I came across a lovely fella called Ed Baraf when he was running a Kickstarter for a rather cool looking game about rescuing very cute aliens from an exploding planet (take a look here) earlier this year. Not long after the project finished, he started running a series of short video reviews for boardgames, intending them to be a little like the pitches that you might give to your friends at a games night when trying to persuade them to play something.
So this developed a little and Ed ended up inviting pretty much anyone out there who fancied a go to join in and provide a guest review for his channel. Against my better judgement, having never done this sort of thing before, I put myself forward and, a little to my surprise, Ed accepted my offer and sent me a load of really helpful advice on recording my video.
And so, as of today, I am a YouTube game reviewer of sorts. You can now go and see my review of Tsuro and hopefully see some of why I like the game so much. While you are there, I would strongly recommend looking at some of the other reviews on Ed’s review playlist, which includes some really illustrious company amongst the guests (boy do I feel out of my depth!). The reviews are mostly between two and five minutes and are a great way to get a feel for what people like about the games being covered.
Coup is a game I have played a few times in the past, but only recently got my own set. It is a game of bluffing and deception and I wasn’t going to suggest it to Miss B, but she got hold of the box and was very taken with the artwork (particularly that there were so many female characters, once you had looked at all the bonus alternate art cards) so wanted to play. The game isn’t really aimed at being a two-player game, but it does work as such, so we gave it a go.
So, a brief outline of how the game works… There are five different characters in the game, each of which allows you an action and/or a way of blocking another player’s action, and three copies of each card in the slim deck. For instance, the Duke is good at getting money and at stopping other people getting money, the Assassin can be paid to do a hit, and the Contessa can foil the Assassin’s plans. Each player is dealt two cards (which may, on occasion, be identical) and these are placed face down in front of the player, who may look at them at any time. Players take it in turn to use their character’s actions (and the characters can change in play) to gain money and attack other players. If you are successfully attacked by an assassination or an expensive, but unblockable, coup, you lose one of your cards. Lose both cards and you’re out.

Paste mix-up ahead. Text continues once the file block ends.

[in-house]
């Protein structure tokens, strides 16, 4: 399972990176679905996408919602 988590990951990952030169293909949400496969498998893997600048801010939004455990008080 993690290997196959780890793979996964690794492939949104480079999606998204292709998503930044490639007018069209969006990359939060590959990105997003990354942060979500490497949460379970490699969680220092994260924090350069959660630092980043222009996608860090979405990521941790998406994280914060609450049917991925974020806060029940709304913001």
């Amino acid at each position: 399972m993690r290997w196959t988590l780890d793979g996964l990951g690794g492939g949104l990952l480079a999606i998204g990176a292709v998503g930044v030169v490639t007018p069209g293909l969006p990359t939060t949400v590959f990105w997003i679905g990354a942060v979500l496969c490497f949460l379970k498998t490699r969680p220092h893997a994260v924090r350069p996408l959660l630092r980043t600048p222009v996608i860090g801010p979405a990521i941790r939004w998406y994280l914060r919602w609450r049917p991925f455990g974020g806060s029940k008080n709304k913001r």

That’s the basics apart from one small detail, which is that you can lie about the cards you have and can attempt an action that you don’t really have available. Anyone can then call your bluff, and if they are correct, you lose a card, but if you weren’t bluffing after all, they lose a card instead. So if I use the Captain to steal your money and you don’t have a card that can block it, you have to decide whether to challenge me and say that you don’t think I really have a Captain, to claim that you do actually have a blocking card and hope nobody challenges you, or just suck it up and hand over the money.
Coup is really a game for more players, but Miss B and I have now played it a few times, mostly with just the two of us, and it worked OK. In fact, Miss B really enjoyed it. Played with her, the game feels a little like Love Letter with additional, explicit fibbing — with more people you can kind of build up a bit of a picture of what people are doing, but with two there is rather more guesswork. But that is fine, and it turns out that she is better at it than I expected. Disturbingly so, it turns out.
Being a game of bluffing made me a bit nervous about playing Coup with Miss B. Is playing this teaching her to be a better liar? Is it confusing her about ethics? It’s difficult to know, really. She definitely seems to understand that it is OK to tell fibs in a game like this, but not in real life, but whether it is giving her better skills in the art of deception… Well, maybe it is, and I’m going to need to learn her tells and pay more attention. Playing games like this with her may help me in that respect. I’m seriously torn, but playing Coup with her is a lot of fun, so I’m going to roll with it and I’ll have to live with the results.
The verdict from Miss B (aged 7¾): “I really like the idea that you should not have to be the right character to play the same action. I think it’s a really good bluffing game and I recommend it. At first Daddy thought that I wouldn’t like it because there was lots of bluffing but I insisted on playing it, so we did and I really liked it. So I’d give it 9 out of 10.”
The game: Coup (Indie Boards and Cards), 2 to 10 players aged 10+.
As I commented in the last post, we have been playing quite a few dice games lately. In October, 10 of the games we played involved dice in some form, and of those, 5 of them had dice as the central feature, rather than just using them for movement or conflict resolution; I’m including Plyt in this as the game is entirely rolling dice and then multiplying the numbers.
So, over the month we player 24 games, spread across 17 different titles, so another good month by the standards of this year. Several games got played more than once: Appletters, Dino Hunt Dice, and Hobbit Tales all played twice, and Coup and Dragon Slayer played three times each. That’s also some write-ups I owe you, and hopefully I’ll get some more done over the next few weeks.
For the year overall, we still have no clear leader, with Plyt having now caught up with Love Letter on eight plays, Apples to Apples just behind on seven, Dobble on six, and Chess, Dungeon Roll and Gubs with a respectable five plays a piece. Right now, we could even gain a brand new entry that could storm through and steal the crown by the end of the year…